LOS ANGELES (CNS) - One day after the university announced the fall semester will be held fully online, despite efforts to transition to in-person learning amid the coronavirus pandemic, USC President Carol Folt delivered a pep talk to incoming students today, assuring them normalcy will eventually return.
“The day will come sooner than we know and our campus will burst back into life once again,'' Folt told the incoming freshmen, graduate and transfer students during an online convocation ceremony.
“In my first weeks as president of USC, my husband and I took a hike in Griffith Park and we witnessed the gorgeous wildflower superbloom of 2019,'' she said. “It was a breathtaking riot of colors -- reds, yellows, purples -- and that superbloom reminds me of you. And when we're all back, we'll bloom together again and draw inspiration from the energy, the passion and commitment each of you carries in your hearts.''
USC announced in June that it planned to return to primarily in-person instruction for the fall semester, but with coronavirus cases spiking, it scaled back that effort in July, saying most courses would be online, while still planning for 10% to 20% of courses to be held in person or in a “hybrid'' fashion.
On Wednesday, however, the university scaled back even further, saying all courses will be online this fall, with limited exceptions for clinical education. The decision was the result of state and county health officials delaying the release of re-opening health protocols for colleges and universities amid efforts to control the spread of COVID-19.
In her online presentation Thursday, Folt acknowledged a recent thwarted move by the federal government to force international students out of the country if they are not attending in-person classes, along with efforts by the Trump administration to revoke the Deferred Action for Childhood Arrivals program, which protects hundreds of thousands of young people from deportation.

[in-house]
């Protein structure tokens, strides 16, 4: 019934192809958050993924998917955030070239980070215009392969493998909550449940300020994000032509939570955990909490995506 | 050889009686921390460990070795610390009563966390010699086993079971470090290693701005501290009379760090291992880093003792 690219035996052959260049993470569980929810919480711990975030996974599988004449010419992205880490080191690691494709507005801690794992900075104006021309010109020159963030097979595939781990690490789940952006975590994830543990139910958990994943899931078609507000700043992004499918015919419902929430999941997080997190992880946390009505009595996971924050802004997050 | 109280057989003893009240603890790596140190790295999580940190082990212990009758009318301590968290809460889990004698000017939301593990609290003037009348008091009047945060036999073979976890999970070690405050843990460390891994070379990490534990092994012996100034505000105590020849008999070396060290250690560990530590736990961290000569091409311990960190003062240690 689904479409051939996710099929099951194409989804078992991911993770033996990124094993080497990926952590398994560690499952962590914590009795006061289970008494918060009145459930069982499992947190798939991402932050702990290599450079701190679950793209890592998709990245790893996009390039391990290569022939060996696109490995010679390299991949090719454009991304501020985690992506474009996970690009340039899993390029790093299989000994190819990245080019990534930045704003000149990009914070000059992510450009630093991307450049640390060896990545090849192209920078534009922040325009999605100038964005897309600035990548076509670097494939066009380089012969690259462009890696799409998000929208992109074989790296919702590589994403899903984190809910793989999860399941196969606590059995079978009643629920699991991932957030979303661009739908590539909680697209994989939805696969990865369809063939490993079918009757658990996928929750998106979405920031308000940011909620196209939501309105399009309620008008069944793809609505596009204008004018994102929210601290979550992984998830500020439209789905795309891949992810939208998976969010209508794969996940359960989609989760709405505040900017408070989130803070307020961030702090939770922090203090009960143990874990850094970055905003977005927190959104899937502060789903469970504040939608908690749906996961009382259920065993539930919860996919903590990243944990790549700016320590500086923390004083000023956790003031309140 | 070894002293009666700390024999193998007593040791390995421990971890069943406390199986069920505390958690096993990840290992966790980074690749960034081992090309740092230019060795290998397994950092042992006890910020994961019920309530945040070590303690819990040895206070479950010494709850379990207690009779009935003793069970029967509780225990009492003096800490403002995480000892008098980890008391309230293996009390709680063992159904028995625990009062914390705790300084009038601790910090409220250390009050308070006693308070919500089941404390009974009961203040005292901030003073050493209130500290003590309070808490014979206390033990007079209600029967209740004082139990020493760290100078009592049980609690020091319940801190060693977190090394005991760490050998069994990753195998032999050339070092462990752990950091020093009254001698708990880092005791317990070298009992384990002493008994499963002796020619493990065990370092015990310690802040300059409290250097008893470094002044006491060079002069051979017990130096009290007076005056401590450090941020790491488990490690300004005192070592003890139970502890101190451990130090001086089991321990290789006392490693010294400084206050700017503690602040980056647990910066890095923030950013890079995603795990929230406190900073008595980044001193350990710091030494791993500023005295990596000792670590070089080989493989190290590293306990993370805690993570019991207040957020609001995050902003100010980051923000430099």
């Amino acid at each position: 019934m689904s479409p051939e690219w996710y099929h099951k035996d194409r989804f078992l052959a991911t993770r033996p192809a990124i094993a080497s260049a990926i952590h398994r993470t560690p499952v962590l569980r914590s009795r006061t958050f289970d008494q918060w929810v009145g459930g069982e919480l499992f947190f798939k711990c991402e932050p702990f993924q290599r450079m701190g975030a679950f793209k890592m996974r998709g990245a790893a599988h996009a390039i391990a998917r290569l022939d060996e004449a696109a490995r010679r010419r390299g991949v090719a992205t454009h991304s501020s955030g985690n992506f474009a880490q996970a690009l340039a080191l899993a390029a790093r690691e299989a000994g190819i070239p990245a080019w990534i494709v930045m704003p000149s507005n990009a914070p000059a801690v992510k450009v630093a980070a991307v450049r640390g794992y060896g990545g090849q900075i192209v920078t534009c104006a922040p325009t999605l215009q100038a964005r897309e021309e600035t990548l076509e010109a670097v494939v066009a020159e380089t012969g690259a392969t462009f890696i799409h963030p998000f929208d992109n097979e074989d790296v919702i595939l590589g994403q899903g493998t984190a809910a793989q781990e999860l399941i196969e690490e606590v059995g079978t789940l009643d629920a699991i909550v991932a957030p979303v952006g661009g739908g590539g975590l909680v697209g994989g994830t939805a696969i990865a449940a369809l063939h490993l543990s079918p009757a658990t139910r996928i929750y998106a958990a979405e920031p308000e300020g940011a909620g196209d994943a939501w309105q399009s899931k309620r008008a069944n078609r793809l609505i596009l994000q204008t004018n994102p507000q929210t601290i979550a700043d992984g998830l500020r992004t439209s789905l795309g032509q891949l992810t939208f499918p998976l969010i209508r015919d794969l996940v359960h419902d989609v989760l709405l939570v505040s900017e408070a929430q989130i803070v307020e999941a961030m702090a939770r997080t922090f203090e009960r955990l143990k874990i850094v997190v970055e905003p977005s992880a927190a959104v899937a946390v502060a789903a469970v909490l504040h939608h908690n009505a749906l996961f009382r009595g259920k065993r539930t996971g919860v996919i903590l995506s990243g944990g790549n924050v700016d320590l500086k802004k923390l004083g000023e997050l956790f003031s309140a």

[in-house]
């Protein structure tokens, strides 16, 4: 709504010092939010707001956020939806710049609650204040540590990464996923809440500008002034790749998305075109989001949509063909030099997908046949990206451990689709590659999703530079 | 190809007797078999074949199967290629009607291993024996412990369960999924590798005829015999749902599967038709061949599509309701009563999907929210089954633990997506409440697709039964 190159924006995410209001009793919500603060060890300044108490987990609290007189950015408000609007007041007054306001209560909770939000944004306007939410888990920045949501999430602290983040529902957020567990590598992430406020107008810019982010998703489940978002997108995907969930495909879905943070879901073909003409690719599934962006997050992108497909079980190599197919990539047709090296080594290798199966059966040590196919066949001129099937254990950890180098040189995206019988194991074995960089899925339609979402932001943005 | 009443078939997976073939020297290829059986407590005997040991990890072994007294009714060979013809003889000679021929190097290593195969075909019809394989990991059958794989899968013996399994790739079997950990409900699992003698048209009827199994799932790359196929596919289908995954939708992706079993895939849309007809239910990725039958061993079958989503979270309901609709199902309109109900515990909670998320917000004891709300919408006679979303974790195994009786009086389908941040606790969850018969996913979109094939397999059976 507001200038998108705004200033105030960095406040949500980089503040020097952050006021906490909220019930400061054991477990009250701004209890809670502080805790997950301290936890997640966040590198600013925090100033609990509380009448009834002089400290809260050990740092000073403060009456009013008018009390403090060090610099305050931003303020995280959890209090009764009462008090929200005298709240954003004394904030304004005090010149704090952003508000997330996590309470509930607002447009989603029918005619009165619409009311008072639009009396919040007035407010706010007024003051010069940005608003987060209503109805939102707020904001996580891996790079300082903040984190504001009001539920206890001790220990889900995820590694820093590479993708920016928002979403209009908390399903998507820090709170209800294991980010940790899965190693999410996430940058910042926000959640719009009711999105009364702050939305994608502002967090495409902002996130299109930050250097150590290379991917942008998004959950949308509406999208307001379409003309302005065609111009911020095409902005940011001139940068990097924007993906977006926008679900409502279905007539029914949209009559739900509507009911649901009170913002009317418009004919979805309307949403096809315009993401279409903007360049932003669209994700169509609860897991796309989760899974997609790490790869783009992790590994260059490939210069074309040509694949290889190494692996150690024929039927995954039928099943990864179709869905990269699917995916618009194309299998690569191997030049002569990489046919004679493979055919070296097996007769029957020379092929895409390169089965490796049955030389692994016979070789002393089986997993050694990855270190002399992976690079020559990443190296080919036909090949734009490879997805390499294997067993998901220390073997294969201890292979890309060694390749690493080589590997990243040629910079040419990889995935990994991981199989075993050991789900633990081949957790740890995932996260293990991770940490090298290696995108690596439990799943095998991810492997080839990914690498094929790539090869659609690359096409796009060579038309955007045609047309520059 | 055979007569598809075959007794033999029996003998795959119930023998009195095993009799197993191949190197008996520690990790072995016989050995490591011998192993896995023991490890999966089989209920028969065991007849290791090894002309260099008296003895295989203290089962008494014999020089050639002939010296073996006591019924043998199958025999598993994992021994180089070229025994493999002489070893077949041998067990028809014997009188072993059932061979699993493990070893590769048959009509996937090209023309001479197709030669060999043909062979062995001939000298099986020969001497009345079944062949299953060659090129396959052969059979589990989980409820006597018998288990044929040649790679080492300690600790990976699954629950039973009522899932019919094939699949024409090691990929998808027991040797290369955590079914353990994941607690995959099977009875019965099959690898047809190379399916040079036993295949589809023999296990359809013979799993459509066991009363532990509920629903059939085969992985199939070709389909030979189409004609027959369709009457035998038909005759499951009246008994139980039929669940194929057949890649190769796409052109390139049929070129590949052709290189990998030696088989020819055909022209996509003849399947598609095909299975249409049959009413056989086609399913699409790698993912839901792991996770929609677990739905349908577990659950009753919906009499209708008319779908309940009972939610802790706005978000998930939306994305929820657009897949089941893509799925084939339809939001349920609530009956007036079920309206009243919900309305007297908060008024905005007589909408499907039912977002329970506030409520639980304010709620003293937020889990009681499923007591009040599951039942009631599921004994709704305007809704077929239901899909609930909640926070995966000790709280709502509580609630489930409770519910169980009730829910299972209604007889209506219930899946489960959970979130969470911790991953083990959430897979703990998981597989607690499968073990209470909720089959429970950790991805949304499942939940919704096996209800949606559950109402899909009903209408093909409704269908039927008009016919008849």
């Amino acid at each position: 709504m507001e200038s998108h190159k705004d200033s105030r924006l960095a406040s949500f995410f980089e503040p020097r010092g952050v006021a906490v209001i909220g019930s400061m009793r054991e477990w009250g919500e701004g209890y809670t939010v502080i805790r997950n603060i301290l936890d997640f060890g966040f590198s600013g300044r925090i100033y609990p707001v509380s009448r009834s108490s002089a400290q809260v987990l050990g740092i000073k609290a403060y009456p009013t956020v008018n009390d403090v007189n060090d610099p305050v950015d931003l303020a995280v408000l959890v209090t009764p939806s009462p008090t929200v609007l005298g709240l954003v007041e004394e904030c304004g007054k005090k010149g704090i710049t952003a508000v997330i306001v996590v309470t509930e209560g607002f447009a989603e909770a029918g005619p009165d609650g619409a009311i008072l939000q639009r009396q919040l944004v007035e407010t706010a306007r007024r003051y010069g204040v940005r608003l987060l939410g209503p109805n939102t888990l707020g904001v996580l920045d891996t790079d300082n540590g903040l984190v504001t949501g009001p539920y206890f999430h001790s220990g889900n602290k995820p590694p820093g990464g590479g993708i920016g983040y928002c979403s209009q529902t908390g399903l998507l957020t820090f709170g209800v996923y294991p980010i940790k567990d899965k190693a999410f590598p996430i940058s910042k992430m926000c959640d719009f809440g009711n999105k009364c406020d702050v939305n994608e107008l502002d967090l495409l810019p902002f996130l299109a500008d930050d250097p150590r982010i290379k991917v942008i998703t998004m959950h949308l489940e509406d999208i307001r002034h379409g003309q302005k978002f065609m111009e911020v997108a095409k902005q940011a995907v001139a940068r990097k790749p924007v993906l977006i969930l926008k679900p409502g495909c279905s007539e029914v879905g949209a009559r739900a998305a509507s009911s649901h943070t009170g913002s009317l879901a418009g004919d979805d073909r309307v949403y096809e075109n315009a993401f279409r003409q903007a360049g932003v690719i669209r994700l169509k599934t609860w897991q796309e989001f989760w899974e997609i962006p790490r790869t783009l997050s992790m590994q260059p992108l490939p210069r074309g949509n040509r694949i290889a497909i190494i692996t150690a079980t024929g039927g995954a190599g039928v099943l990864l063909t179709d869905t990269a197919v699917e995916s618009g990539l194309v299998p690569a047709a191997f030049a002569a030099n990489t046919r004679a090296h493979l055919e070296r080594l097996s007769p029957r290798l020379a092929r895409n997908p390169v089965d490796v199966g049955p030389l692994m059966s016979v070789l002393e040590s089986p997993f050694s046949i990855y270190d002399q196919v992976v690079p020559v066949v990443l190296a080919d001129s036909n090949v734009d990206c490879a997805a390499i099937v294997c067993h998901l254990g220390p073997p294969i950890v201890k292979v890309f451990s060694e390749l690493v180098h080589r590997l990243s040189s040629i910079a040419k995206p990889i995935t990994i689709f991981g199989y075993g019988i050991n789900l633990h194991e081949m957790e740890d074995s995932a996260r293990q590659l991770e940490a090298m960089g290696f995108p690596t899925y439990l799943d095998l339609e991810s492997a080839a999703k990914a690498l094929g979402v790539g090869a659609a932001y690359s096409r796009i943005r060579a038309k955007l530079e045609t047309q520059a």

“I know it's been a particularly stressful time for our international students and our DACA students, and I want to recognize their courage and steadfastness in the face of many difficulties,'' Folt said. “We'll do all we can to help you have full access to your education at USC.''
Folt noted that the incoming class includes citizens of 56 countries.
“What a moment this is -- a time of great change, and for a creative learning community, that is fuel,'' she said. “It's driving us to find news ways of working together, to collaborate at warp speed. We're transforming the way we learn and communicate. USC has always been a hotbed of technology-driven innovation and creativity in the sciences and medicine, in business, education, engineering, in arts and in culture. And what flows from this can be literally life changing.''
She offered three main pieces of advice for the incoming students, telling them to quickly get acquainted with their professors, noting “they will challenge you, nurture you and they'll help you succeed.'' She also advised students to “have respect for others and lead with kindness and gratitude,'' and “be that person who's known for being interested in others.''
Finally, she urged them to “use your time here at USC to dream and dream big.''
“You're in the perfect place to experiment, to shift gears and change course, to keep asking, `Why not?' USC is where big dreams are nurtured and incubated and where dreams can become impactful, even world-changing, achievements.''
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